- Outdoor Research 20L dry bag with fresh shirt and flip flops
- GORUCK 20lb rucking plate secured in place with cut up yoga block foam and paracord
- Petzl Tactikka+ headlamp (not used this event, but required to bring per the rules)
- Various caribiners and S-biners to hold things in place
- Reflective ankle bands attached to the outer MOLLE of the pack for visibility (also a required per the rules)
- Athletic boxer briefs
- Under Armour long sleeve golf shirt
- TAD Recon AC pants
- Darn Tough light cushion socks
- Salomon Forces Jungle Ultra boots
- Baseball cap
- Mechanix gloves
In all, everything held up well. I had been using the zippered laptop compartment of the GR1 for all of my training with a 30 lb weight, but switched to using the sleeve inside the main compartment for this one. The sleeve combined with some foam lining and paracord tie downs to the internal molle webbing helped keep the weight in place. During training, I found that the weight shifting around and bouncing in the ruck was quite annoying; this modification helped immensely for the actual event. I have a pending review of the excellent GR1 to post after a bit more testing.
The Salomon boots are fairly new, maybe about a month old. I purchased them to replace my worn out Belleville 633 Sabers, but the shade of “sage” is too dark to meet Air Force uniform requirements. Instead, they are serving as my go-to boots for everything else. Salomon boots tend to run narrow, so I had to spend a lot of time breaking them in, especially around the toe box. If I had to buy them again, I would probably go a half size up. I think I just squeaked by on this one, as they caused only minor rubbing during the event rather than the blisters I had when I first got them. Some folks got by with athletic shoes and shorts, but I was thankful to have boots and pants once we started moving over uneven terrain and thorny desert brush.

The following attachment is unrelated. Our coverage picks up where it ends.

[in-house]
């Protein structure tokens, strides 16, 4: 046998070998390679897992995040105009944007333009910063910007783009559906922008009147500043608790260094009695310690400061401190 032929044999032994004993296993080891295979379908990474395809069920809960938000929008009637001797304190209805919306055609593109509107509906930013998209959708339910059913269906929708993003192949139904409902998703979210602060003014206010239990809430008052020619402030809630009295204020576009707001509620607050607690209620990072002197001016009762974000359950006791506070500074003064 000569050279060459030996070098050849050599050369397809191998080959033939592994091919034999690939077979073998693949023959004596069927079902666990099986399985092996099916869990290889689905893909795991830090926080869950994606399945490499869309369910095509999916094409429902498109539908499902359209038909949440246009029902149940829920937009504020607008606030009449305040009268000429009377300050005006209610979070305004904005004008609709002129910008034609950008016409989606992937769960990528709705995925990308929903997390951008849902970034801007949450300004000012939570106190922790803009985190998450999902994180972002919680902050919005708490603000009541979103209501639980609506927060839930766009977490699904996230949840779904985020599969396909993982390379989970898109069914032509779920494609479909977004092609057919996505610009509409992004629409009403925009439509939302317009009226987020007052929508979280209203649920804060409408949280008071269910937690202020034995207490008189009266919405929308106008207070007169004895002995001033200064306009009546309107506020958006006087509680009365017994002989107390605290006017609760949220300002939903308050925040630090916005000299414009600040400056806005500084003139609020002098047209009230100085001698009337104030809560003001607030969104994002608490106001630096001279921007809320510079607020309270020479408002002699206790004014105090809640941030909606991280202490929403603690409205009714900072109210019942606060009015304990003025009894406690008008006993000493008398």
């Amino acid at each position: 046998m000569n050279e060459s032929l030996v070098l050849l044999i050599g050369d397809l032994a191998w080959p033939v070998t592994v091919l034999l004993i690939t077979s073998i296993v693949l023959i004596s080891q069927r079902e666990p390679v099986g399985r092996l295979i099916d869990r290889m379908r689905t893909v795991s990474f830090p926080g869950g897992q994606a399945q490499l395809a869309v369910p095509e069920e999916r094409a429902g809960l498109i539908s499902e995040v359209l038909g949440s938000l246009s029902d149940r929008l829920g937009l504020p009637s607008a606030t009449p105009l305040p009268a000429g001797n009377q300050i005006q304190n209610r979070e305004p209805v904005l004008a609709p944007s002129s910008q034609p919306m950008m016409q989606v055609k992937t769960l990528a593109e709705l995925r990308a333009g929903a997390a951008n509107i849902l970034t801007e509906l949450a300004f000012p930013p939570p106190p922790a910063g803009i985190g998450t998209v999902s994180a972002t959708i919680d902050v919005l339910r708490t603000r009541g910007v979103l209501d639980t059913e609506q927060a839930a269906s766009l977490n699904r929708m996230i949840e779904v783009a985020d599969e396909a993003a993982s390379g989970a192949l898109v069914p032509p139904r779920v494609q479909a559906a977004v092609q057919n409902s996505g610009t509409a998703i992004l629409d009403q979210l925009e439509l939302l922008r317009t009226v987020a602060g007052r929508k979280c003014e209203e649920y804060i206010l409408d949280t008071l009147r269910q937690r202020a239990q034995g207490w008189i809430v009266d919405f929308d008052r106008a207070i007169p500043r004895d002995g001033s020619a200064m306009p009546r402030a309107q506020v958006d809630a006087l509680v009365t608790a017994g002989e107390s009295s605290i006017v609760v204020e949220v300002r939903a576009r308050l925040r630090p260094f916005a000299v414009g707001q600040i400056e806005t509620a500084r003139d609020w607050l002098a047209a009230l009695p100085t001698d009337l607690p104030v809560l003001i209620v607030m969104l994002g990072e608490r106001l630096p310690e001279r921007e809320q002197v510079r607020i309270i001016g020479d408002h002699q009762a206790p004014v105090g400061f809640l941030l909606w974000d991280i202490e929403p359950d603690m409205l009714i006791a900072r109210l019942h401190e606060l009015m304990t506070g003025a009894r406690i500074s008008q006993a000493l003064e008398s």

A huge lesson learned here came from load carriage. The GR1 has plenty of cushioning in the straps, and is built to carry loads, but does not have a hip belt or anything else to distribute that load. All of the weight is carried on the shoulders. After six and a half hours carrying about 35 lbs in the pack, my shoulders were in a lot of pain right under the straps. Some of that is a signal that I need to work on my shoulder strength. A lot of it is also the reality that carrying weight for long periods on just your shoulders sucks. Be it from the pressure or the friction of the strap rubbing on the same spot, I wasn’t very happy by the end. The folks out there thinking that they are going to roam around in a TEOTWAKI situation with a loaded down shoulder backpack are gravely mistaken.
For the rest of the day after finishing the event, I kept asking myself, “Why do that again?” I felt the sore shoulders, saw the bruised arms and legs, and had trouble walking from sore feet. But, 48 hours later, I’m sitting here thinking about how I’m going to make myself “better” for the next one. I suppose that’s true of most of these types of endurance/athletic events, be it marathons, Spartan Races, Tough Mudders, or some Crossfit event. You do it the first time to see if you can, and then some folks will decide that they want to be better at it.
Sometimes a man (or woman) just needs to challenge themselves. GORUCK is a great way to do that. The team building aspects are awesome. I have never seen anything like this outside of the military, and even the school I’ve been to didn’t take it as far. In a way it makes sense, since the Cadre of GORUCK come from a world where their job is to help individuals find the best versions of themselves and become teams. The leadership and teamwork lessons that you learn along the way are invaluable.